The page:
Uzbekistan is to review its school textbooks in an effort to root out gender stereotypes.
This follows a review of their content by UNESCO, the United Nations' education and culture agency, which said textbooks tend to nudge female students towards jobs in healthcare and teaching rather than science and technology, the Uzbek Review news portal reports.
In support of the argument, the portal reproduced a page from the "ABC of Ethics" textbook, in which students discuss their future careers.
"The boys dream of becoming composers, engineers and businessmen, while the girls aim to be clothes designers and gymnasts," it said.
The Uzbek Review also noted that all the historical compatriots quoted as sources of inspiration are men - from the princely astronomer Ulughbek to the polymath Al-Biruni.
Illustrations also show women and girls typically doing the laundry and ironing school uniforms, but boys don't escape stereotyping either. They are described as "careless about their possessions, prone to throw stones at animals and windows - they can't sit quietly in class, and interrupt lessons".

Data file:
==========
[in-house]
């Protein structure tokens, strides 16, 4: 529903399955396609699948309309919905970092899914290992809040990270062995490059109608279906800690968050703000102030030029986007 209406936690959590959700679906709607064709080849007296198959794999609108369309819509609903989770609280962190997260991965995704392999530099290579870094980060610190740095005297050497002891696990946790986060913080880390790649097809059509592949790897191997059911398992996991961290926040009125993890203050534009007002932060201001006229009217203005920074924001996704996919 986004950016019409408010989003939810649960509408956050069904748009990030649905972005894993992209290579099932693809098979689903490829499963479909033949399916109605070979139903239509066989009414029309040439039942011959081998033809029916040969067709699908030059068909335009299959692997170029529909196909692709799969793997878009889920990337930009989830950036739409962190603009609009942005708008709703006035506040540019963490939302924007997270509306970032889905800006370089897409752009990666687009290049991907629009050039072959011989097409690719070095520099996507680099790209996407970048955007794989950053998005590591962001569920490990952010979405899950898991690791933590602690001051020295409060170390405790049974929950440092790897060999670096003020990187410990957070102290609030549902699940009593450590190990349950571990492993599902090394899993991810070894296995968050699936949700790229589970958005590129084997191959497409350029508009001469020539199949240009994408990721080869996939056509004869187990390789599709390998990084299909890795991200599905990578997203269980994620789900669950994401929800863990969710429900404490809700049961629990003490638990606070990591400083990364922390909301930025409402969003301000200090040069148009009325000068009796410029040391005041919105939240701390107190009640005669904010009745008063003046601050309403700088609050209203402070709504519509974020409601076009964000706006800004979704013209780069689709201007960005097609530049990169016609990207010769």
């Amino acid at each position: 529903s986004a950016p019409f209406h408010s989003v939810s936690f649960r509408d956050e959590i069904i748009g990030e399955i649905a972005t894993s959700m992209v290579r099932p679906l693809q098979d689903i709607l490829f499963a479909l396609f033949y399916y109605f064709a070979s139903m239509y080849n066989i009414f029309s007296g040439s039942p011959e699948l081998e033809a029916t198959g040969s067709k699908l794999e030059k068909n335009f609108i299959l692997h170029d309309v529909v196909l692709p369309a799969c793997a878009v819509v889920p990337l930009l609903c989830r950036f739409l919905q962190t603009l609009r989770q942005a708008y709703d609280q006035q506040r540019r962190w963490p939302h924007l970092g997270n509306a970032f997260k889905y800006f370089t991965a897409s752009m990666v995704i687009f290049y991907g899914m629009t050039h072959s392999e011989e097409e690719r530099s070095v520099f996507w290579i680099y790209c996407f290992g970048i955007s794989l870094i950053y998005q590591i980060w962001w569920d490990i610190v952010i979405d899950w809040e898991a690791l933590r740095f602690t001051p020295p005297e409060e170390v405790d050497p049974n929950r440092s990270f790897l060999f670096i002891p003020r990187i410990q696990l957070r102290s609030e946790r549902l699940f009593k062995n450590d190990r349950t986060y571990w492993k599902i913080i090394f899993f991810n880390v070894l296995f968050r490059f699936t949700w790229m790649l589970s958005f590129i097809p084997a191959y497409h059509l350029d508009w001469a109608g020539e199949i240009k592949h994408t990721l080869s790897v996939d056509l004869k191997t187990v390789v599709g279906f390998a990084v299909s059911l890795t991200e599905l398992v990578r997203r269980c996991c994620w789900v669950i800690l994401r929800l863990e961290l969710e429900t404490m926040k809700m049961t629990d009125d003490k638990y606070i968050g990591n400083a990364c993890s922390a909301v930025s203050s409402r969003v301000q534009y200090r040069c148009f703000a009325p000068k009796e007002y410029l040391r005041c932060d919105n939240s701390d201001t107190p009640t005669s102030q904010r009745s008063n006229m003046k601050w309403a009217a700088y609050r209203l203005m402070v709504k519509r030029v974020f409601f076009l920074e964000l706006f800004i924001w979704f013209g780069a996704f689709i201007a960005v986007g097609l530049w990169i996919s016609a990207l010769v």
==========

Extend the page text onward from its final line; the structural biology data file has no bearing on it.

The education ministry plans to remedy these stereotypes by assembling a team of international specialists, who will work with ministry officials on new textbooks.
The UNESCO office in Tashkent has also been accepting applications to help on the project, which is due to report its findings in April.
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President Shavkat Mirziyoyev has made efforts to boost the profile of women in senior government posts, with Tanzila Norboyeva became the first female speaker of the Senate in December.
But women still lag far behind men in most spheres outside the healthcare and education professions.
Official figures show that less than 12% of judges and heads of corporations are women - and the figure drops to 5% for members of the government itself, the Uzbek Review says.
Reporting by Martin Morgan
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